CDC Chief ‘Hopeful’ for Biden Booster Timeline: U.S. health leaders expressed optimism the Biden administration’s planned Covid-19 booster rollout will move ahead next week as expected, even as scientists question the need for additional shots. “We are planning and I’m hopeful for the timeline that’s been mapped out,” Rochelle Walensky, director of the Centers for Disease Control and Prevention, said yesterday at Research!America’s national health research conference. Jeannie Baumann has more.
- Also at the event, former FDA Commissioner Scott Gottlieb said drugmakers should be able to bring drugs to market that can help those who are sick with Covid-19, similar to how Tamiflu fights off influenza. “I’m almost fairly certain that we’re going to get an antiviral drug that inhibits viral replication. This shouldn’t be a hard virus to drug,” said Gottlieb, who was FDA chief during the Trump administration and was an early public health leader on the virus. Read more from Baumann.
U.S. to Supply Covid-19 Drugs Amid Surge: The U.S. government plans to more directly control where Covid-19 antibody treatments are sent amid a surge in infections and hospitalizations in states with large pockets of unvaccinated people. Hospitals and other care providers will no longer be able to directly order monoclonal antibody therapies from distributors, according to a Sept. 13 update posted on the Department of Health and Human Services website. Read more from Riley Griffin and Emma Court.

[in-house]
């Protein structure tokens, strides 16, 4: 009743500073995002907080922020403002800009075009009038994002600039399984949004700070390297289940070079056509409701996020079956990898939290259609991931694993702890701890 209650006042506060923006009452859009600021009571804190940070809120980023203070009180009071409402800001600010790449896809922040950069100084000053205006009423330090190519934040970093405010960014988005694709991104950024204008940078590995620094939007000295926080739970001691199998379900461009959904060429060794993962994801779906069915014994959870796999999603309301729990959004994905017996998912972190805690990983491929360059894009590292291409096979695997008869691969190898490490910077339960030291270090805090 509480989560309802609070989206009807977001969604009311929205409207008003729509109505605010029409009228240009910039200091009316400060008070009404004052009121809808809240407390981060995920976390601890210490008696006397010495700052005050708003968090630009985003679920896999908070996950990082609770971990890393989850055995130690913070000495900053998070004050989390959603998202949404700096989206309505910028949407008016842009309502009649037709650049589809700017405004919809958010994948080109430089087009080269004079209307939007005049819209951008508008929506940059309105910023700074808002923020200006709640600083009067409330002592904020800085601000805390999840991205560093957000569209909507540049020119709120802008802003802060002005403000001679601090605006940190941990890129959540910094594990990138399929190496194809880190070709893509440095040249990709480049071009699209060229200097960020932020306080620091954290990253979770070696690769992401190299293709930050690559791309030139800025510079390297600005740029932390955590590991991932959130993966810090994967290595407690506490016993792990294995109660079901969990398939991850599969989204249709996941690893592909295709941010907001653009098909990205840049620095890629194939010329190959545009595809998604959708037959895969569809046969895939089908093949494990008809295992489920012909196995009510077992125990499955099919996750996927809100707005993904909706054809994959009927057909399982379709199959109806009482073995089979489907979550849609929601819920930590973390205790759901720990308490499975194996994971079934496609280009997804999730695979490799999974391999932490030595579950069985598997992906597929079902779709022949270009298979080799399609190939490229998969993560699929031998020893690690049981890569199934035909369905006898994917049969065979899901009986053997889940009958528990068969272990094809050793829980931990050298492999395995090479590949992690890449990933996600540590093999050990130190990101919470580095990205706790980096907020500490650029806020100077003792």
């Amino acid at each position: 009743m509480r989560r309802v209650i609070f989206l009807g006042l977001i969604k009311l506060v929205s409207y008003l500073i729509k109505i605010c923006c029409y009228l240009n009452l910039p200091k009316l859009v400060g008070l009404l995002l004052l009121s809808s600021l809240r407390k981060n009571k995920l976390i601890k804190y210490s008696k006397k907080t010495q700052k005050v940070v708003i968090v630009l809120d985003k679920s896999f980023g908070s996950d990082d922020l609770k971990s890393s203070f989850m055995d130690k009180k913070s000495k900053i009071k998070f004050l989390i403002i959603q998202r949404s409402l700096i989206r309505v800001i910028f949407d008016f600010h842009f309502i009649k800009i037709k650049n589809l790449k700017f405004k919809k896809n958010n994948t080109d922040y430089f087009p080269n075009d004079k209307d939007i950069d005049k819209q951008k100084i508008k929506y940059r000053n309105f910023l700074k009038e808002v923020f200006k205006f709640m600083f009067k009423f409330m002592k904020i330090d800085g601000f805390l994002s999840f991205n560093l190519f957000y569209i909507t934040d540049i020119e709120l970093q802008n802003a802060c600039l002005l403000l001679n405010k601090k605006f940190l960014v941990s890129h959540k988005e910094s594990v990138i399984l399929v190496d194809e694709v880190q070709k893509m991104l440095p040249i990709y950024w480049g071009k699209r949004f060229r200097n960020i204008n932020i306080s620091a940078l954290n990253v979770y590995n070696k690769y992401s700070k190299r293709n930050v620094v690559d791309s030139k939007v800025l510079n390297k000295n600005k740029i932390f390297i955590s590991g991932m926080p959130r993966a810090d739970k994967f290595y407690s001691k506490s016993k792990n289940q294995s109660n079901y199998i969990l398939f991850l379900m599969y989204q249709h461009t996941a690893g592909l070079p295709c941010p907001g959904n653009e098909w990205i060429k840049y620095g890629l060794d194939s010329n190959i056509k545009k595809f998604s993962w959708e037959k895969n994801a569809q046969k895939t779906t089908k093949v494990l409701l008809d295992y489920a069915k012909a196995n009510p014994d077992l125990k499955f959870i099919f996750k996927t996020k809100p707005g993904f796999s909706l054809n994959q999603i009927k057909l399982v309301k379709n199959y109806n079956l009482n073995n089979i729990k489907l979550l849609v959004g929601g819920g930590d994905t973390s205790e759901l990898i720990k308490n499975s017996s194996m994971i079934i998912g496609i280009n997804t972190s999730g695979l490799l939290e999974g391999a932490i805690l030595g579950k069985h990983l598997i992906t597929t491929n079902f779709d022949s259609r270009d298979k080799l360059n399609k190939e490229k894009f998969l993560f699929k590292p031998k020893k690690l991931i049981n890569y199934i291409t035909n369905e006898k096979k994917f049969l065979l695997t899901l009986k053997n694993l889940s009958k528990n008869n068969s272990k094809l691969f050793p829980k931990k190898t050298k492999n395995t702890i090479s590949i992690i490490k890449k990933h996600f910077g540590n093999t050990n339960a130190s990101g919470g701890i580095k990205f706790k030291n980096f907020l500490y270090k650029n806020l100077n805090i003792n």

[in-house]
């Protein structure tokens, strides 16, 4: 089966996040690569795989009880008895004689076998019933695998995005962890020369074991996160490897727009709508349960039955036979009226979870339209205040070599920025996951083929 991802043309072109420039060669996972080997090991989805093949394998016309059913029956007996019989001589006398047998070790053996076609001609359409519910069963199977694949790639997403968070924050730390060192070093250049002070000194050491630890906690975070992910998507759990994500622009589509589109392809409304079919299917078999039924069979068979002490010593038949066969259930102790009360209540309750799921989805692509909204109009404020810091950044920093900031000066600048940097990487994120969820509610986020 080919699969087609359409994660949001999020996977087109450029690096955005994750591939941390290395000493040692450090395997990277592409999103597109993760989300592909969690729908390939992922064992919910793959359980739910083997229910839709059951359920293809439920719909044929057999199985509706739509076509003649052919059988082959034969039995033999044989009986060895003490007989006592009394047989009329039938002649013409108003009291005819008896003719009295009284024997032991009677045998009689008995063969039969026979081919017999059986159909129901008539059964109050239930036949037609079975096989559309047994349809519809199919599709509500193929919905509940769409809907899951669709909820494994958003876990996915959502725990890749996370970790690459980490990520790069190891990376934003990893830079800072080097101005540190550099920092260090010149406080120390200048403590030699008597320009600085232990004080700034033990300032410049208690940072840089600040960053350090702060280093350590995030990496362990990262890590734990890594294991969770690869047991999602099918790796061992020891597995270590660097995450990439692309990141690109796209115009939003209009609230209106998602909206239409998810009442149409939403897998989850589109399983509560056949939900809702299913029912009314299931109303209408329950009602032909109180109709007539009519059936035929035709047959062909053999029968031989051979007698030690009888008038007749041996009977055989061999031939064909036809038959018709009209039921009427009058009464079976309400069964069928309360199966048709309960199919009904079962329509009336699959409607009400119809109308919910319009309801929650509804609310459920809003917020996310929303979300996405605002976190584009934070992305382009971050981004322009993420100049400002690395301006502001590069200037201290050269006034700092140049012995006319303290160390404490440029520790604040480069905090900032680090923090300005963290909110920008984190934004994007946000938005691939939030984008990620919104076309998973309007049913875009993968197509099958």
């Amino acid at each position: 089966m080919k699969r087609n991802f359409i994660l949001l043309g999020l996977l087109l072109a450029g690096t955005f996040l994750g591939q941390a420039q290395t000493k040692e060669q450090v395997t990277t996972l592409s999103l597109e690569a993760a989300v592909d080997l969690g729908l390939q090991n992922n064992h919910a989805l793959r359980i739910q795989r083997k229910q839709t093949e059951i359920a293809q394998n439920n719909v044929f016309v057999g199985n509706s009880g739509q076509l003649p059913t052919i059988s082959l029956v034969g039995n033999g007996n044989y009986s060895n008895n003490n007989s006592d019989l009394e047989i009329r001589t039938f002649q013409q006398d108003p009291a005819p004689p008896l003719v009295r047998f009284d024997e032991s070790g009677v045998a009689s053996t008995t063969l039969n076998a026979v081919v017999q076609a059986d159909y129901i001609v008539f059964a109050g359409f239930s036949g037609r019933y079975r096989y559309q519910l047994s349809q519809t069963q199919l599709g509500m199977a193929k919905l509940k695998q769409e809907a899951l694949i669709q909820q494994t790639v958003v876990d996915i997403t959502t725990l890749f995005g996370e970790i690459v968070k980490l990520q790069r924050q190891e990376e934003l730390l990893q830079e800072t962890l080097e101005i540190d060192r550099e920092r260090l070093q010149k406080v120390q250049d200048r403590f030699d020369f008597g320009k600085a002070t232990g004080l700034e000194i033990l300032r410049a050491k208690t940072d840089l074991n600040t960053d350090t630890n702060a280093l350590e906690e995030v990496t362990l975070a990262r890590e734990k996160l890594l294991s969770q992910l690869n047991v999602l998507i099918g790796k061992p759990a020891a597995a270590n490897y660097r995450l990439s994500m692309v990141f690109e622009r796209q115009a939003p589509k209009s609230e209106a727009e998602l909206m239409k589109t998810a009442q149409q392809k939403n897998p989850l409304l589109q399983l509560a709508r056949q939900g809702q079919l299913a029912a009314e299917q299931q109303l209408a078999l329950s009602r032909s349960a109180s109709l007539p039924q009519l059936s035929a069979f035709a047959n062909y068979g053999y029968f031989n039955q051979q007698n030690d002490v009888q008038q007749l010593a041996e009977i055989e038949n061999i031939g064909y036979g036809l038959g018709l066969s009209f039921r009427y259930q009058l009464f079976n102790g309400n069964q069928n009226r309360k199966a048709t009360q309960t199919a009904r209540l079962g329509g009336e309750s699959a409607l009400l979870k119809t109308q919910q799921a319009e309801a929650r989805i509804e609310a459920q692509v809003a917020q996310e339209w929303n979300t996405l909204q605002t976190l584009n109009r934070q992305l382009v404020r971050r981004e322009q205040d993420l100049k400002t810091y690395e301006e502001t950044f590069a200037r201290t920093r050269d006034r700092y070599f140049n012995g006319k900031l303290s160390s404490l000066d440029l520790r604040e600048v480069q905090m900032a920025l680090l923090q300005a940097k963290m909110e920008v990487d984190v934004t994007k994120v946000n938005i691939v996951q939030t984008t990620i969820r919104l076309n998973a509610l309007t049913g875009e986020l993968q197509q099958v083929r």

Vaccine Mandate Risks Overwhelming U.S. Testing Capacity: The U.S. may not have enough tests to keep pace with the Biden administration’s tightened workplace Covid-19 mitigation measures. Under regulation expected in the coming weeks, companies with 100 or more employees must require workers get vaccinated or undergo weekly testing. That could represent nearly double the volume of tests already being processed, may make rapid tests more scarce, and lengthen wait times. Emma Court has more.
- Meanwhile, an Arizona lawsuit filed yesterday against the Biden administration’s Covid-19 vaccine requirements is the “first salvo” challenging the federal government on the issue, state Attorney General Mark Brnovich (R) said. Brnovich, who said Arizona is the first state to file a complaint against Biden’s employer vaccine-or-test rule, is asking the U.S. District Court for the District of Arizona to declare the policies unconstitutional. Read more from Brenna Goth.
- Prior litigation over emergency health and safety regulations and executive orders for U.S. contractors provides clues to how courtroom battles may unfold over the Biden administration’s bid to bolster vaccination rates. Attorneys say that in spite of previous emergency rules having poor track records, the new rule has a unique opportunity to succeed amid the face of the infectious delta variant. Read more from Robert Iafolla, Paige Smith, and Erin Mulvaney.